New Jersey Assembly Health and Senior Services Committee to Vote on Sterile Syringe Access Legislation to Prevent the Spread of HIV/AIDS
Committee Scheduled for Monday, November 21, 10 a.m.; Bill Would Allow Over-the-Counter Sale of Limited Numbers of Syringes in Pharmacies
Public Health, and HIV Prevention Advocates Urge Passage of Life-Saving Legislation
Trenton—On Monday, November 21, the New Jersey Assembly Health and Senior Services Committee will consider life-saving legislation to allow for the sale of a limited numbers of syringes in pharmacies without a prescription. The hearing will be held at 10:00 a.m. in Committee Room 16 on the 4th floor of the State House Annex. New Jersey is one of only two states (the other state is Delaware) that completely ban over-the-counter sale of syringes.
Every scientific, medical, and professional body to study the issue has concluded that access to sterile syringes reduces the spread of blood-borne diseases and does not increase drug use. Although syringe access programs have existed in New Jersey since 2006, the law providing for their establishment capped the number of permissible locations at six. This limit, and the fact that lack of funding precludes the expansion of the programs, makes over-the-counter sale of syringe critical in the fight against HIV and hepatitis C.
Advocates are urging committee members to vote yes on this important bill. "It is long past time that New Jersey joined the overwhelming majority of states that allow for over-the-counter sales of syringes," said Roseanne Scotti, Director of the Drug Policy Alliance New Jersey. "This legislation will save the state money by allowing those at risk for HIV/AIDS and hepatitis C to use their own money to protect their own health. Year after year we have watched as other states changed their laws—New Jersey is now one of only two states clinging to this antiquated and harmful prohibition." In the last several years, Pennsylvania, Illinois and Massachusetts have passed statutes allowing for sale of syringes without a prescription.
Assembly Bill 1088 is sponsored by Assemblyman Reed Gusciora (D-Mercer), Assemblyman Gordon Johnson (D-Bergen), Assemblyman Craig Coughlin (D-Middlesex), Assemblywoman Joan Voss (D-Bergen), Assemblywoman Cleopatra Tucker (D-Essex), Assemblywoman Joan Quigley (D-Bergen and Hudson) and Assemblyman Thomas Giblin (D-Essex and Passaic).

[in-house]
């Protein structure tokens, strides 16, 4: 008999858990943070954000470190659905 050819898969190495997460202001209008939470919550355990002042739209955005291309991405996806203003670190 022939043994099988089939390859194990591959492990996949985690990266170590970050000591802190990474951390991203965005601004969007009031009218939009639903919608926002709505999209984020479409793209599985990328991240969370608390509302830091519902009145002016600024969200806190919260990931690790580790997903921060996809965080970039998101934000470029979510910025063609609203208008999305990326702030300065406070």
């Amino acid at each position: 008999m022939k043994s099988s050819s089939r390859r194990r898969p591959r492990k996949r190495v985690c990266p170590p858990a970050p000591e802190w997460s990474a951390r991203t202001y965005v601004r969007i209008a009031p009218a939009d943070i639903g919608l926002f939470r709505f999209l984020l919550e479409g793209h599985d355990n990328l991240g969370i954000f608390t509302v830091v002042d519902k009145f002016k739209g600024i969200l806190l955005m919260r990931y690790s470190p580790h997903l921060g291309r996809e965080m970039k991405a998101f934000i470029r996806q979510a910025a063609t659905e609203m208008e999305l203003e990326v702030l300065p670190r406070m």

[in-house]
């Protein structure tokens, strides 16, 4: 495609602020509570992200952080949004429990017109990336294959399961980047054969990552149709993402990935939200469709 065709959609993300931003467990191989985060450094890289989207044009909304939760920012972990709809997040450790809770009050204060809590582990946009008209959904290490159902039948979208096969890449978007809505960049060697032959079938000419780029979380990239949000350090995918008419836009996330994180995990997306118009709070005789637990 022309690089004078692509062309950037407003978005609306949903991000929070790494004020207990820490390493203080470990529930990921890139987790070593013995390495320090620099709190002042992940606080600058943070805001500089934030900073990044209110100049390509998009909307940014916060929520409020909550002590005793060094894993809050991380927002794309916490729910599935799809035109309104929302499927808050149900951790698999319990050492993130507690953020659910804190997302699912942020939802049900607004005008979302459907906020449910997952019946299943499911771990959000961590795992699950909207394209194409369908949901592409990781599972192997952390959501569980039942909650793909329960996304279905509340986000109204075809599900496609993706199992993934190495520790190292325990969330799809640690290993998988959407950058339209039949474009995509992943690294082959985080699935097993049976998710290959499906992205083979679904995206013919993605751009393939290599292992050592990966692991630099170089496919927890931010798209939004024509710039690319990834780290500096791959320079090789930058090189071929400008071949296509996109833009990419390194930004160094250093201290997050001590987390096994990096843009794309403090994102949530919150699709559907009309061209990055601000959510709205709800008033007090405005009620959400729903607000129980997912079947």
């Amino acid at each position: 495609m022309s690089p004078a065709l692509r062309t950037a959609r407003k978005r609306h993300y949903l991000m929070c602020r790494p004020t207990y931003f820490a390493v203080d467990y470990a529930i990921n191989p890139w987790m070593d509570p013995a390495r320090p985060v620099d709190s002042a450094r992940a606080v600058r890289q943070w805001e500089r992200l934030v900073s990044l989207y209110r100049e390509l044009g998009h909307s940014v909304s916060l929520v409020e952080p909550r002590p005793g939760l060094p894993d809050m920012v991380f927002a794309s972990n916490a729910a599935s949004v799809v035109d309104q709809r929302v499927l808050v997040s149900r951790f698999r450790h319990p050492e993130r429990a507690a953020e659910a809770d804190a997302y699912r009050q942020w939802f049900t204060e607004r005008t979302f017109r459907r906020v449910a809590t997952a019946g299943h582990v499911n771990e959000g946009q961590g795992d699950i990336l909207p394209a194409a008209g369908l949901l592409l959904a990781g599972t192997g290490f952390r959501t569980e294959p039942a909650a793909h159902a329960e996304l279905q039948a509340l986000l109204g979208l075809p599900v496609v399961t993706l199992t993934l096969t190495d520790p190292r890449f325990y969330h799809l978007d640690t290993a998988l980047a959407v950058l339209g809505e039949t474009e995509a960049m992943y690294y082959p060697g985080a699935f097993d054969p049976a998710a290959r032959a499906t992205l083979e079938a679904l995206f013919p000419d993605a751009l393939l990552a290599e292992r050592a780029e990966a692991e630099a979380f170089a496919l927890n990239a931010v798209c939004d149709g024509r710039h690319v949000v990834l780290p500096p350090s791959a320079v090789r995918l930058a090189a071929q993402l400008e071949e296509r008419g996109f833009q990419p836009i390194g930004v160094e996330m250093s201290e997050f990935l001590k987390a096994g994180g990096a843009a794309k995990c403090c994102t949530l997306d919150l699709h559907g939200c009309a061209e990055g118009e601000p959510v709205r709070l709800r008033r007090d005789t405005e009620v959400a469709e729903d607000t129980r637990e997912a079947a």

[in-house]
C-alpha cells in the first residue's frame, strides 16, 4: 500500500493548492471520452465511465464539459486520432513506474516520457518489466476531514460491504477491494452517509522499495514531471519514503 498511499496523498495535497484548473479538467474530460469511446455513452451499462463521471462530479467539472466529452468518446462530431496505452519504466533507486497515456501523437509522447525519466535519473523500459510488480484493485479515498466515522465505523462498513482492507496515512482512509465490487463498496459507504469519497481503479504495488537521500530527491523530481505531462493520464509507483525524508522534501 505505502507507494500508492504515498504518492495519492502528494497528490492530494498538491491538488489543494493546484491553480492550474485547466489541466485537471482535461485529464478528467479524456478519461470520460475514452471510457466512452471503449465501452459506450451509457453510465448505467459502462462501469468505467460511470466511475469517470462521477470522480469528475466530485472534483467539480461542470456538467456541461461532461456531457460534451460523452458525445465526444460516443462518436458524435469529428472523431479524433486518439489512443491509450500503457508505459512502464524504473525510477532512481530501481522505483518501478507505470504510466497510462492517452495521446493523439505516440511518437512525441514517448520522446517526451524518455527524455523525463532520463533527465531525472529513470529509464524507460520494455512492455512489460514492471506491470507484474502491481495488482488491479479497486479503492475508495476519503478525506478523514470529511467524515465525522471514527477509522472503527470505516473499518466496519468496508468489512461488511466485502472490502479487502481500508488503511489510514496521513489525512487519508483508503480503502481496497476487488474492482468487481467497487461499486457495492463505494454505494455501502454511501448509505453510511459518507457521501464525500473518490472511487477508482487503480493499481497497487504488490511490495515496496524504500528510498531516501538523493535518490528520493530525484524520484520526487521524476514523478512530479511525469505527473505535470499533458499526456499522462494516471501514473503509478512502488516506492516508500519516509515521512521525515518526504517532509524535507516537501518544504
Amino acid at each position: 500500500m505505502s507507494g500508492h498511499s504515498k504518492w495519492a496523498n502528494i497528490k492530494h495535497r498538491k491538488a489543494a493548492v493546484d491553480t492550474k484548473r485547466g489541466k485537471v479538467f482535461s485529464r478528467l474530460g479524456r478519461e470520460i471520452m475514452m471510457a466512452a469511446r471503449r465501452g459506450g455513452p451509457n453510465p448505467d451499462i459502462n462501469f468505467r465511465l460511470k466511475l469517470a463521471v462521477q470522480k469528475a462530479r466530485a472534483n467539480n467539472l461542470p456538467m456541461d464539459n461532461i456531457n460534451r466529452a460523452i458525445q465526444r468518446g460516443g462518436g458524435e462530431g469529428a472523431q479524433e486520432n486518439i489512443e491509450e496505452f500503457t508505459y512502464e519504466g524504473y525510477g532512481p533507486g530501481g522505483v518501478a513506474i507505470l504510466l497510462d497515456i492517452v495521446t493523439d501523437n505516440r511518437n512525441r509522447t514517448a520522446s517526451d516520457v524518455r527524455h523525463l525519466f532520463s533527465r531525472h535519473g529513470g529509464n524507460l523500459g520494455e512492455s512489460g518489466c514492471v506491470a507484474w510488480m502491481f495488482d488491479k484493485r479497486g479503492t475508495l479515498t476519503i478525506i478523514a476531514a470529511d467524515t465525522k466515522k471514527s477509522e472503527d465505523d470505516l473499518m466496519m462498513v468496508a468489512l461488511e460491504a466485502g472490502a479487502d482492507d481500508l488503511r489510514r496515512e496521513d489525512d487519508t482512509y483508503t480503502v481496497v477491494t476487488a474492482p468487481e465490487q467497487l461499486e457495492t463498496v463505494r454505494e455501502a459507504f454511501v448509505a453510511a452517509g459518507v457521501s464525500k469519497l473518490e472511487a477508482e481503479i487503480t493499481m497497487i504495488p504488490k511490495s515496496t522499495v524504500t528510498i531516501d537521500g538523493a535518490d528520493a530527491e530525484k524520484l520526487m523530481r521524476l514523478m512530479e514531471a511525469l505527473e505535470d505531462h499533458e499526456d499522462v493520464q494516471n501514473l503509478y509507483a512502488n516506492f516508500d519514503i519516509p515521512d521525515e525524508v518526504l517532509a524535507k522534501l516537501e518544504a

In addition to promoting the health and safety of injection drug users by expanding their access to sterile syringes, the legislation would also benefit diabetics and others who must use injectable medications.
The Senate companion bill, S958, passed with broad bipartisan support last February by a vote of 28-12, and the Assembly has twice-approved versions of this legislation in past sessions.
Assembly Bill 1088 is supported by a long list of public health and advocacy organizations including: the American Diabetes Association, the Diabetes Foundation, Inc., the Garden State Association of Diabetes Educators, the New Jersey State Nurses Association, the New Jersey Academy of Family Physicians, the Garden State Pharmacy Owners, the New Jersey Pharmacists Association, the New Jersey Council of Chain Drug Stores, the New Jersey Hospice and Palliative Care Organization, Homeside Hospice, the Hepatitis C Association, Hyacinth AIDS Foundation, the New Jersey Hospital Association, the American Civil Liberties Union of New Jersey, South Jersey AIDS Alliance, and Well-of-Hope Drop-In Center.
- To date, more than 73,800 HIV/AIDS cases have been reported in New Jersey and nearly 39,000 people have died.
- Minorities account for 76% of adult/adolescent HIV/AIDS cases and 78% of all persons living with HIV/AIDS.
- In New Jersey, 41% of all HIV/AIDS cases have been caused by the sharing of contaminated syringes, while nationally injection drug use accounts for only 17 percent of new infections.
Tony Newman 646-335-5384 or Roseanne Scotti 609-610-8243